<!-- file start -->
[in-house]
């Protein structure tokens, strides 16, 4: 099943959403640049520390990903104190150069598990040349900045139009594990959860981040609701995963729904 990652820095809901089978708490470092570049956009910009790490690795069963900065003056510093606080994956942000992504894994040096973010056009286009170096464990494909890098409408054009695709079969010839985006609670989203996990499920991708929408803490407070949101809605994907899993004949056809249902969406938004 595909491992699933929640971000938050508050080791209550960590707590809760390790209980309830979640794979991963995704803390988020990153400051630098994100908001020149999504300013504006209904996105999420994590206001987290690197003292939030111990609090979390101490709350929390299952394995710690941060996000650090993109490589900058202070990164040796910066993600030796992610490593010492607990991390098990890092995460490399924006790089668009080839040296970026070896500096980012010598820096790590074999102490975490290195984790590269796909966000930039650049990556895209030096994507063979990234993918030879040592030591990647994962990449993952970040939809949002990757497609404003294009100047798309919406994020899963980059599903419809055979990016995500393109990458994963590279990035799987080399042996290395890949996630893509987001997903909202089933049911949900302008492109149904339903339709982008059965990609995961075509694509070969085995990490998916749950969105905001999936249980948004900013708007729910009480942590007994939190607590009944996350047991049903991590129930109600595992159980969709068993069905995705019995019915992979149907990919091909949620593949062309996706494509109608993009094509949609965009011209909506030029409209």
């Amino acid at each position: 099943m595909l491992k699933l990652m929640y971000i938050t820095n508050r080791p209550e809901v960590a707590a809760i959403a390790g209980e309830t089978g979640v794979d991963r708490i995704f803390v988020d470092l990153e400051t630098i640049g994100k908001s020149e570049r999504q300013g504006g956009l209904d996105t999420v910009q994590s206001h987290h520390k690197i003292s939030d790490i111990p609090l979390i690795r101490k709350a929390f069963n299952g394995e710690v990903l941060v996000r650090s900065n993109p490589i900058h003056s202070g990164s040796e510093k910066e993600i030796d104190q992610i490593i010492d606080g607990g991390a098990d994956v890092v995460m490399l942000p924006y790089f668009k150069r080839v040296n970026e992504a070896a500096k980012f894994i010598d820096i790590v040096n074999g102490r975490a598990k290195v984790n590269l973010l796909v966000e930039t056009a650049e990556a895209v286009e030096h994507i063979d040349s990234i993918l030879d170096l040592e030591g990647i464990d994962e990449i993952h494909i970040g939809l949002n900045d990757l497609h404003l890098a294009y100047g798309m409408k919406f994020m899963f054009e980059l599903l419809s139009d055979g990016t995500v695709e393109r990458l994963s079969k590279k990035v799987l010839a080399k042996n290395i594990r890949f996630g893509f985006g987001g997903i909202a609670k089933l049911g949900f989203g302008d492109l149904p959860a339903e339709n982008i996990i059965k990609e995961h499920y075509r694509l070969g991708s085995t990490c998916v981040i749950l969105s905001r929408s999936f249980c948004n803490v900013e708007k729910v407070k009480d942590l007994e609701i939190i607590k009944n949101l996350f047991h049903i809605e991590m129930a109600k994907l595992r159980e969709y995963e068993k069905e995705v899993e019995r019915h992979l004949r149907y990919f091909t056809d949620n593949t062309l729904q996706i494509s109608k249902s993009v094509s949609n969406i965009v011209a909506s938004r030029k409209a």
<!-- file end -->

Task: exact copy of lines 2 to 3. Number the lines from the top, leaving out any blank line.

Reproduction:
């Protein structure tokens, strides 16, 4: 099943959403640049520390990903104190150069598990040349900045139009594990959860981040609701995963729904 990652820095809901089978708490470092570049956009910009790490690795069963900065003056510093606080994956942000992504894994040096973010056009286009170096464990494909890098409408054009695709079969010839985006609670989203996990499920991708929408803490407070949101809605994907899993004949056809249902969406938004 595909491992699933929640971000938050508050080791209550960590707590809760390790209980309830979640794979991963995704803390988020990153400051630098994100908001020149999504300013504006209904996105999420994590206001987290690197003292939030111990609090979390101490709350929390299952394995710690941060996000650090993109490589900058202070990164040796910066993600030796992610490593010492607990991390098990890092995460490399924006790089668009080839040296970026070896500096980012010598820096790590074999102490975490290195984790590269796909966000930039650049990556895209030096994507063979990234993918030879040592030591990647994962990449993952970040939809949002990757497609404003294009100047798309919406994020899963980059599903419809055979990016995500393109990458994963590279990035799987080399042996290395890949996630893509987001997903909202089933049911949900302008492109149904339903339709982008059965990609995961075509694509070969085995990490998916749950969105905001999936249980948004900013708007729910009480942590007994939190607590009944996350047991049903991590129930109600595992159980969709068993069905995705019995019915992979149907990919091909949620593949062309996706494509109608993009094509949609965009011209909506030029409209």
């Amino acid at each position: 099943m595909l491992k699933l990652m929640y971000i938050t820095n508050r080791p209550e809901v960590a707590a809760i959403a390790g209980e309830t089978g979640v794979d991963r708490i995704f803390v988020d470092l990153e400051t630098i640049g994100k908001s020149e570049r999504q300013g504006g956009l209904d996105t999420v910009q994590s206001h987290h520390k690197i003292s939030d790490i111990p609090l979390i690795r101490k709350a929390f069963n299952g394995e710690v990903l941060v996000r650090s900065n993109p490589i900058h003056s202070g990164s040796e510093k910066e993600i030796d104190q992610i490593i010492d606080g607990g991390a098990d994956v890092v995460m490399l942000p924006y790089f668009k150069r080839v040296n970026e992504a070896a500096k980012f894994i010598d820096i790590v040096n074999g102490r975490a598990k290195v984790n590269l973010l796909v966000e930039t056009a650049e990556a895209v286009e030096h994507i063979d040349s990234i993918l030879d170096l040592e030591g990647i464990d994962e990449i993952h494909i970040g939809l949002n900045d990757l497609h404003l890098a294009y100047g798309m409408k919406f994020m899963f054009e980059l599903l419809s139009d055979g990016t995500v695709e393109r990458l994963s079969k590279k990035v799987l010839a080399k042996n290395i594990r890949f996630g893509f985006g987001g997903i909202a609670k089933l049911g949900f989203g302008d492109l149904p959860a339903e339709n982008i996990i059965k990609e995961h499920y075509r694509l070969g991708s085995t990490c998916v981040i749950l969105s905001r929408s999936f249980c948004n803490v900013e708007k729910v407070k009480d942590l007994e609701i939190i607590k009944n949101l996350f047991h049903i809605e991590m129930a109600k994907l595992r159980e969709y995963e068993k069905e995705v899993e019995r019915h992979l004949r149907y990919f091909t056809d949620n593949t062309l729904q996706i494509s109608k249902s993009v094509s949609n969406i965009v011209a909506s938004r030029k409209a």